5 American Flag Images
Today we have a grand collection of American Flag Images! There are some amazing Rubber Stamp Flag graphics with a space for writing your own sentiment. One Flag serves as the backdrop to the Declaration of Independence. This one really brings out proud, patriotic emotions for me! All are nice Patriotic Images to use in your Crafts and Creative Projects. I think they would be fun to color in as well!
Patriotic American Flag Images
Here is the latest addition to this collection. This is another classic looking American Flag Clipart picture, from the same 1940’s book as below. This one is also waving in the breeze, but it must be an even breezier day as it you can see how it’s gathering up on itself. I like the effect of the movement on this one. It also has 2 tassels hanging off of the pole, I would imagine that these would be gold metallic in real life. Quite a striking picture!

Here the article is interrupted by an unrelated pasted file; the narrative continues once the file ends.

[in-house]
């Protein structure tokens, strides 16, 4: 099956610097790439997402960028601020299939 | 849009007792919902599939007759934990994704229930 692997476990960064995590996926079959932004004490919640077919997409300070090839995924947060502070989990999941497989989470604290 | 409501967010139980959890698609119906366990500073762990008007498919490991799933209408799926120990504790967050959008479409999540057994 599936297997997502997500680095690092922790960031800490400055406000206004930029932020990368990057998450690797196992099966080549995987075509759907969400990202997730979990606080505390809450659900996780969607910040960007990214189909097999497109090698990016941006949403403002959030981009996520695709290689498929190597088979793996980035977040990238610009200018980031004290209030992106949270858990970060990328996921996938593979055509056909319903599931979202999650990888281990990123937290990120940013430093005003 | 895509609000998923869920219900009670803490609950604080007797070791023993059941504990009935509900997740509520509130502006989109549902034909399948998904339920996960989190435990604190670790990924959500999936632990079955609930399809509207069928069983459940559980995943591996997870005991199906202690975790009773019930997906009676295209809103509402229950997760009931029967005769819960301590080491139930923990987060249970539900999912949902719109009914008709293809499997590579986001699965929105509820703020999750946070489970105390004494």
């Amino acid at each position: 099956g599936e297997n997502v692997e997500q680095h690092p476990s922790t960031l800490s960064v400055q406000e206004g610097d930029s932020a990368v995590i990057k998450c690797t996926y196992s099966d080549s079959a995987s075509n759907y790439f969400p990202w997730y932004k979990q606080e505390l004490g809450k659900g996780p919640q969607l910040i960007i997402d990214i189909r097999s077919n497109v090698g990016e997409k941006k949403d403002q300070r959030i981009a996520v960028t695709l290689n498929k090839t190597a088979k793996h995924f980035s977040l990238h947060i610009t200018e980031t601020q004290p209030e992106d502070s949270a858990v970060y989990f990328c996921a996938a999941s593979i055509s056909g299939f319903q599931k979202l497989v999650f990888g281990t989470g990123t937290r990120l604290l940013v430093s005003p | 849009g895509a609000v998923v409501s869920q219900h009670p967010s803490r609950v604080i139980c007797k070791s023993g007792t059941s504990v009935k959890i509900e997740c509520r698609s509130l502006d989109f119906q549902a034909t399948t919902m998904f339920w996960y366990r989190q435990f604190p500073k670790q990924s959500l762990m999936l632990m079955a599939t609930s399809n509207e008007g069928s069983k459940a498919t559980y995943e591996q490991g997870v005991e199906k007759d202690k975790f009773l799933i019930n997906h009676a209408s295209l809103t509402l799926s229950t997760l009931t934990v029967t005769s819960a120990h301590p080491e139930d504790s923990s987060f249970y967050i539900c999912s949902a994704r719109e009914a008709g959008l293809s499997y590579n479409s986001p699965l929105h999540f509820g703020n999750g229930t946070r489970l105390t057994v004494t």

Shown above is a classic looking American Flag Image. This one shows the flag on a pole, waving in the breeze. This one was scanned from a circa 1940’s Printer’s book.
Featured above is a marvelous little Patriotic Image from a Vintage, Circa 1880’s, Rubber Stamp Catalog in my collection! Here we see an American Flag wrapped around a flagpole. There is a large Banner that flows over it. The top image was an advertisement for W. S. Richardson. I wonder if he was running for office, or it is the name of a company. Also, I am considering that perhaps it is even the name of a Naval vessel or something similar. I have removed the text on the first image so that you can write what you like on the lower one. There is a little space on it where you can write a name or some other text. It is a truly such a nice primitive looking graphic!